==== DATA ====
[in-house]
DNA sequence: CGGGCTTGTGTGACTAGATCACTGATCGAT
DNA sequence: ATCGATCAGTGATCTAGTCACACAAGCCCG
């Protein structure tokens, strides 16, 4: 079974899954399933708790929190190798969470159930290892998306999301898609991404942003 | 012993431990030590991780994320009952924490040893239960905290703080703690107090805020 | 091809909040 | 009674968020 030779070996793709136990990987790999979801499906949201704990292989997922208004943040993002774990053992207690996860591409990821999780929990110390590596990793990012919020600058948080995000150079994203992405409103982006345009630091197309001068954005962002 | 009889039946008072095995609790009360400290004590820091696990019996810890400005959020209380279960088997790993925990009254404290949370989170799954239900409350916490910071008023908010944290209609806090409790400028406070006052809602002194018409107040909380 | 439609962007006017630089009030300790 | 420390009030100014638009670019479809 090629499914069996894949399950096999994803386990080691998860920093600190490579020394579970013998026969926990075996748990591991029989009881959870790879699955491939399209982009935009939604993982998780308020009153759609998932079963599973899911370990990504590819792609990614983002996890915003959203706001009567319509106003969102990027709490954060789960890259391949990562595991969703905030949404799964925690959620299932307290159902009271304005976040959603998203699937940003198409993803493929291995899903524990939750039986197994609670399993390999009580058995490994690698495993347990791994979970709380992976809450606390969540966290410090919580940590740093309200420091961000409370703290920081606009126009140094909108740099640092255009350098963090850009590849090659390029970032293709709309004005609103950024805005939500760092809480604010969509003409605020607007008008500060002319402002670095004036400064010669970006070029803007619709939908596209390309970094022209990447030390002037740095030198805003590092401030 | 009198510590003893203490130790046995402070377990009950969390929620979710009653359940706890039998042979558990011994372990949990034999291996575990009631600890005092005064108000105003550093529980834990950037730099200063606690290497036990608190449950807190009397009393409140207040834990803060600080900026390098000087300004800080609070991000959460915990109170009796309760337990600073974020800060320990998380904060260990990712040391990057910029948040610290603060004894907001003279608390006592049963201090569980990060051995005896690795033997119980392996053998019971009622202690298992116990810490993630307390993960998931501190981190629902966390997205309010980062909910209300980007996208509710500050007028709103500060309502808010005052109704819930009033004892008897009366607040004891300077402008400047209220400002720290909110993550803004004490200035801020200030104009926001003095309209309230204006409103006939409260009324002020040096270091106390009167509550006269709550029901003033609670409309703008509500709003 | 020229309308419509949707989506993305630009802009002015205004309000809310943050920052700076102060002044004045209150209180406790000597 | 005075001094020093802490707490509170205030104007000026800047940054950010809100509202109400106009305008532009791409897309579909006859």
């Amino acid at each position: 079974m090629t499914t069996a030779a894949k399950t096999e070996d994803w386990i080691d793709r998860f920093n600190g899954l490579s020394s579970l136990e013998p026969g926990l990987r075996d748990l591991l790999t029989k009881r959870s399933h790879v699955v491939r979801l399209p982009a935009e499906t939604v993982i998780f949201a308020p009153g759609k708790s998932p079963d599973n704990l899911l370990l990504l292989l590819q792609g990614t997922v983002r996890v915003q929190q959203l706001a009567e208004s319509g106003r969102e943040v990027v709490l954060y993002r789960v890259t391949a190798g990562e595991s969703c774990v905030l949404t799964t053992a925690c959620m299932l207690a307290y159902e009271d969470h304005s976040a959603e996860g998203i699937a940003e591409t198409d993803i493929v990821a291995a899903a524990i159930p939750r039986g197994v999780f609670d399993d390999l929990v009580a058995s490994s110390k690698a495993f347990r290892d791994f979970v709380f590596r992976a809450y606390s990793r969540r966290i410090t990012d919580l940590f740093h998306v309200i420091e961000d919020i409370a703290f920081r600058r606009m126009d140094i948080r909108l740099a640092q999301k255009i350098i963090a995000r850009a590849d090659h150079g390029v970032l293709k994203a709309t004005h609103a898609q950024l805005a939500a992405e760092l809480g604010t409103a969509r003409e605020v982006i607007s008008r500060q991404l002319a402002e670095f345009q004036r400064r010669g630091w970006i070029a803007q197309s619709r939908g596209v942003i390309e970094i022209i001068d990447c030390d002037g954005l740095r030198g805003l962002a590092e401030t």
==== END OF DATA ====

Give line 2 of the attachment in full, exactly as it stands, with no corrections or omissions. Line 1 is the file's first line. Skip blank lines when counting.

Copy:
DNA sequence: CGGGCTTGTGTGACTAGATCACTGATCGAT